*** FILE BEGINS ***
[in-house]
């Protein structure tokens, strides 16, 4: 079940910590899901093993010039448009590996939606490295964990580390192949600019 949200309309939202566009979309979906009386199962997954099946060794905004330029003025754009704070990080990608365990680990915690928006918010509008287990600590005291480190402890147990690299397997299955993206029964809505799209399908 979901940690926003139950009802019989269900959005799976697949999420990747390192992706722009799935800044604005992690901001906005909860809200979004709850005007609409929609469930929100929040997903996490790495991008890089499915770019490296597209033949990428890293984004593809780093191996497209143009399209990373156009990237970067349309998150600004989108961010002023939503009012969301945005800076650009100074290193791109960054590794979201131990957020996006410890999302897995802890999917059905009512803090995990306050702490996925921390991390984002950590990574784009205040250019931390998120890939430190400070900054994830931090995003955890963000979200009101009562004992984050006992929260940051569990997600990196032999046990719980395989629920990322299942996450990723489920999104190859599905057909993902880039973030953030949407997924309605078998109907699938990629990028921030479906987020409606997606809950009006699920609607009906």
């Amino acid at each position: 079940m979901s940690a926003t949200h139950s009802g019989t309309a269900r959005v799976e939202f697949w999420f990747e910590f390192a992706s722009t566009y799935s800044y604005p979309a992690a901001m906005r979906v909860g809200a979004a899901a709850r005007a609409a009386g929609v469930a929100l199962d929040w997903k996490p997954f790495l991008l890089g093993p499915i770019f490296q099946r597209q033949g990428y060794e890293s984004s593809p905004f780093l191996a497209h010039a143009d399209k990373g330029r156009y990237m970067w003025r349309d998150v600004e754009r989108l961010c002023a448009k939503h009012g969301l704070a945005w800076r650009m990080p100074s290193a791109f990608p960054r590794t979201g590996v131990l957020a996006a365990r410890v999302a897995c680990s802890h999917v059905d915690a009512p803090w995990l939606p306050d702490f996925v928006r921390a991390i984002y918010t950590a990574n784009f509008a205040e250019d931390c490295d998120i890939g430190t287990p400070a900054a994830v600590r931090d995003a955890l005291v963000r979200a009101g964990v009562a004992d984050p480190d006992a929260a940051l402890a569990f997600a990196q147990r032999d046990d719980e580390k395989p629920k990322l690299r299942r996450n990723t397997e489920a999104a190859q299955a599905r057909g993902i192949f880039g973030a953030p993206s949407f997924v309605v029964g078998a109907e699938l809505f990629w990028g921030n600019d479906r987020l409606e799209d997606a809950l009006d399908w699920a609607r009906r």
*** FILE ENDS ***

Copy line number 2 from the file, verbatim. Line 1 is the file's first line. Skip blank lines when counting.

């Protein structure tokens, strides 16, 4: 079940910590899901093993010039448009590996939606490295964990580390192949600019 949200309309939202566009979309979906009386199962997954099946060794905004330029003025754009704070990080990608365990680990915690928006918010509008287990600590005291480190402890147990690299397997299955993206029964809505799209399908 979901940690926003139950009802019989269900959005799976697949999420990747390192992706722009799935800044604005992690901001906005909860809200979004709850005007609409929609469930929100929040997903996490790495991008890089499915770019490296597209033949990428890293984004593809780093191996497209143009399209990373156009990237970067349309998150600004989108961010002023939503009012969301945005800076650009100074290193791109960054590794979201131990957020996006410890999302897995802890999917059905009512803090995990306050702490996925921390991390984002950590990574784009205040250019931390998120890939430190400070900054994830931090995003955890963000979200009101009562004992984050006992929260940051569990997600990196032999046990719980395989629920990322299942996450990723489920999104190859599905057909993902880039973030953030949407997924309605078998109907699938990629990028921030479906987020409606997606809950009006699920609607009906």